Software Prototyping – Part 3: Tools

January 11th, 2010

ToolsIn the first two articles we discussed why you should consider creating prototypes and whether that prototype should have a role just in the design phase as a “Throwaway Prototype” versus an “Evolutionary Prototype” that may evolve into the final product.

While functional prototypes always involve development tools (and associated skills), there are, essentially, four classes of tool for creating user interface prototypes:

1. Pen and Paper

It doesn’t get any more low tech than this, which is great because it means that absolutely anyone can take part in the design process. User interface designs can be hand drawn or pre-prepared stocks of user interface elements can be laid out on a page.

Paper sketches can be produced very quickly but making alterations to a design can be somewhat difficult leading to repeated effort if a design needs to be restarted from scratch. It’s often best to spend more time thinking before committing pen to paper.

In test and review situations, a human can act as the computer and present the effects of user actions on a design. It’s highly involved and may be time consuming to run user tests, but it can be very effective.

Of course, this isn’t necessarily restricted to paper. Many design sessions involve whiteboards instead of paper – anything that takes you away from the computer and into the undisputed realm of the ‘mock-up’. But any whiteboard design that needs to be ‘saved’ will inevitably end up as a photo image and/or paper printout.

2. Drawing tools

Generic drawing tools can be used to mock-up user interfaces with the obvious advantages over pen and paper of being easier to edit, duplicate and distribute for review.

Many of the popular drawing tools (Microsoft Visio, The Omni Group’s OmniGraffle, etc.) have an increasing number of UI stencils available to them. However, many of these are based on graphic images that do not scale well.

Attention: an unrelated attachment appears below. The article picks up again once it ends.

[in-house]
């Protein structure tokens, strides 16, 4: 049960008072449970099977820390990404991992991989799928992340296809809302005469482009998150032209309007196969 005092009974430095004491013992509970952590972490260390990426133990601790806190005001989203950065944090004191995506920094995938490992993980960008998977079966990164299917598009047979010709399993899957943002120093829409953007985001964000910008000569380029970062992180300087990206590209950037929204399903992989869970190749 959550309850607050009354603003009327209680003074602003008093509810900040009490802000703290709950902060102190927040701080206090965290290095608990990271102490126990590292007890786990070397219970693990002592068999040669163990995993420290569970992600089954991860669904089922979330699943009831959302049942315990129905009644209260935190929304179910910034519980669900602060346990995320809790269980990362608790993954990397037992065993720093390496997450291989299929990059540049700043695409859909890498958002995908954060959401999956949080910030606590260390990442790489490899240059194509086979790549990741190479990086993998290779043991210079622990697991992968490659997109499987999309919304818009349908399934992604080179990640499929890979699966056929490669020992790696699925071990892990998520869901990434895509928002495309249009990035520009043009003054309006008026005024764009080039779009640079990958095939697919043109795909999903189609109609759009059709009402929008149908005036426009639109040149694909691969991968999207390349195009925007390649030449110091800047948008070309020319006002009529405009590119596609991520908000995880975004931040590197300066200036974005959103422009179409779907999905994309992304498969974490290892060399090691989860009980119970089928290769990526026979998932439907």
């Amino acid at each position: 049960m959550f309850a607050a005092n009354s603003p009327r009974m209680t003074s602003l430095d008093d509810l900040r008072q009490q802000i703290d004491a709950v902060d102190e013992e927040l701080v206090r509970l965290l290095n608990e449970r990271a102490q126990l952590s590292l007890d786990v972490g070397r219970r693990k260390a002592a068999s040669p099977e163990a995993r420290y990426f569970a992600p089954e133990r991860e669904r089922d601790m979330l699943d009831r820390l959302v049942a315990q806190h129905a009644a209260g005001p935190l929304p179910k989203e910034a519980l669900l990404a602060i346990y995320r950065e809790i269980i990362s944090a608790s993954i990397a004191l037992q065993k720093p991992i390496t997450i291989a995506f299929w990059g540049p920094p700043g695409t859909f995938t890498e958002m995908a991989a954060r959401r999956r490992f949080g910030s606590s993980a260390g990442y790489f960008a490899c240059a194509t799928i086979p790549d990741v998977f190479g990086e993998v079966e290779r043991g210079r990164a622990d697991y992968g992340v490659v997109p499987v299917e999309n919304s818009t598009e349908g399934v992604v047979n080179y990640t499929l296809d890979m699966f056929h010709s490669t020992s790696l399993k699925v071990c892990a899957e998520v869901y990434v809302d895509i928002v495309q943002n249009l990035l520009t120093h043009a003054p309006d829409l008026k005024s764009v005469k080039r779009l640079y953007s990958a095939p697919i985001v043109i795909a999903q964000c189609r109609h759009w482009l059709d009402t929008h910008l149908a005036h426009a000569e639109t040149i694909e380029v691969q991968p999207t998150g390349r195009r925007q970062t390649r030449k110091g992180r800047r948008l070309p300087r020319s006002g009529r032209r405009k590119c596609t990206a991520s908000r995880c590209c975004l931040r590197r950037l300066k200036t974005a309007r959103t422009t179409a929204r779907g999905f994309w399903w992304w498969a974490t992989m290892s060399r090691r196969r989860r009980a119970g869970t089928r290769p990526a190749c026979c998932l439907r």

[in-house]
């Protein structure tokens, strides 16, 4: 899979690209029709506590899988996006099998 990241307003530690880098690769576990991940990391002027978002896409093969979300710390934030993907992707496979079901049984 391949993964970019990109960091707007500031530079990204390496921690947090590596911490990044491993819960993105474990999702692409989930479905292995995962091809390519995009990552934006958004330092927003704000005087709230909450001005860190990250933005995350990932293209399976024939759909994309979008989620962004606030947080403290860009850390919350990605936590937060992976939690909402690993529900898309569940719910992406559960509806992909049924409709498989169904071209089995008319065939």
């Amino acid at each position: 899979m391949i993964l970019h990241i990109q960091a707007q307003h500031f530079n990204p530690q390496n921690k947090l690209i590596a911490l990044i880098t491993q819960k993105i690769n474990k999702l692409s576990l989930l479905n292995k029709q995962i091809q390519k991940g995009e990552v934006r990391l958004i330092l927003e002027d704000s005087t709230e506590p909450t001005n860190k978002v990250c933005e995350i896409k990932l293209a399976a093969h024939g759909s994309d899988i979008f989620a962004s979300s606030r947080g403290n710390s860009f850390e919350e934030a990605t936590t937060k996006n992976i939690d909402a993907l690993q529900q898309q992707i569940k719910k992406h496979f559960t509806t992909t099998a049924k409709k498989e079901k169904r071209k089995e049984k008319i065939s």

Graphic editors (such as Adobe Photoshop) can also be used for creating interface mock-ups, from low fidelity wireframes to high fidelity pixel perfect renditions. This has been the preferred approach for many Web designers where the exact visual design of graphic elements is important. Expert knowledge of these tools is often required and producing designs quickly from scratch can be daunting.

However, with all of the generic drawing or graphics tools, what you end up with is a set of static screen designs but no easy way to communicate how the parts interact and the workflow between them. Although there are some documented techniques to get around these limitations, they take some skill and learning.

One approach is simply to take printouts of the screens and perform paper prototyping review sessions.

3. Development tools

Development tools have always been an option for the production of prototypes with Rapid Application Development (RAD) tools having earned some degree of popularity. The main benefit is being able to produce a fully working prototype that acts just like the real thing even if some of the actual functionality is being emulated with dummy data.

For evolutionary prototyping, this is the only way to go, but for throwaway prototyping, the additional time and skills involved and all of the disadvantages with regards to evolutionary prototypes, make this a fairly poor choice.

4. Specialised prototyping tools

Here’s where it gets more interesting. Combining the benefits of drawing tools and, in some cases, development tools, specialised prototyping tools (like GUI Design Studio) allow you to rapidly create software prototypes with features that allow the application interaction and workflow to be explored.

Because they are intended specifically for the design of user interfaces, they have dedicated functionality that is not necessarily found in the drawing tools but are as easy to use so they don’t require any specialised technical skills.

Many of these tools will allow designs to be easily annotated, shared for review and used to generate specification documentation.

Of course, I’m biased, but these are really the best type of tool to use for software prototyping.

Whatever approach you take, software prototyping can reap huge benefits in the production of your software projects and make them more likely to succeed.


2 Responses to “Software Prototyping – Part 3: Tools”

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